Within this national park are two of the highest mountains in the coastal range: Cerro El Roble (2200m); and Cerro La Campana (1890m), which Charles Darwin climbed in 1834. Visitor numbers have risen since then, but the park remains relatively uncrowded despite its proximity to Santiago. It's subdivided into three sectors: Conaf's main administration station is at Granizo, near Olmué. There are also rangers at the nearby entrance of Cajón Grande and at Ocoa, in the north of the park.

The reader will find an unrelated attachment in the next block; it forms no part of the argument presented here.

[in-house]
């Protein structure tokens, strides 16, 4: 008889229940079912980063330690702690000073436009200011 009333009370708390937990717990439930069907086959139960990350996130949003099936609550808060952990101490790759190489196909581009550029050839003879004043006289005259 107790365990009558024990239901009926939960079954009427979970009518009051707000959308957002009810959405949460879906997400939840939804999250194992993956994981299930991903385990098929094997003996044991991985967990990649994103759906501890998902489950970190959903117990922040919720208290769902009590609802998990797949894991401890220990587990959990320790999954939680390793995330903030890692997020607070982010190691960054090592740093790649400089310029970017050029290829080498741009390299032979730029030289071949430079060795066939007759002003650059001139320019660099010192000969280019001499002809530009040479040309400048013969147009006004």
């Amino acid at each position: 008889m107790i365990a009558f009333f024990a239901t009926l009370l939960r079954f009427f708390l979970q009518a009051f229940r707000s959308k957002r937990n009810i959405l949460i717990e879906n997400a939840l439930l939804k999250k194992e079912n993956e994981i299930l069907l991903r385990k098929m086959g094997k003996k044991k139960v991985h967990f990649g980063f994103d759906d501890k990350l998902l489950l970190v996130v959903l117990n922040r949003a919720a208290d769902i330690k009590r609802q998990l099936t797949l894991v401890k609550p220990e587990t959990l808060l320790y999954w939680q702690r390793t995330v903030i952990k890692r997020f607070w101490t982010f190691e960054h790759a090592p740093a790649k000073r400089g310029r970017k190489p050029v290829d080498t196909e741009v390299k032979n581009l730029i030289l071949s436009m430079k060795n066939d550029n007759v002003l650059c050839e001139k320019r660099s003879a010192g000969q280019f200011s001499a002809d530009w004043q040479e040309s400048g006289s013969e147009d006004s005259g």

Most of the park's 80 sq km resemble the dry, jagged scrubland of the mountains of Southern California. The park protects around 100 animal species, and several endemic plant species. There's excellent hiking to be had here. Paved access roads lead to the three entrances, but there are no roads within the park. Spring is the best time to visit.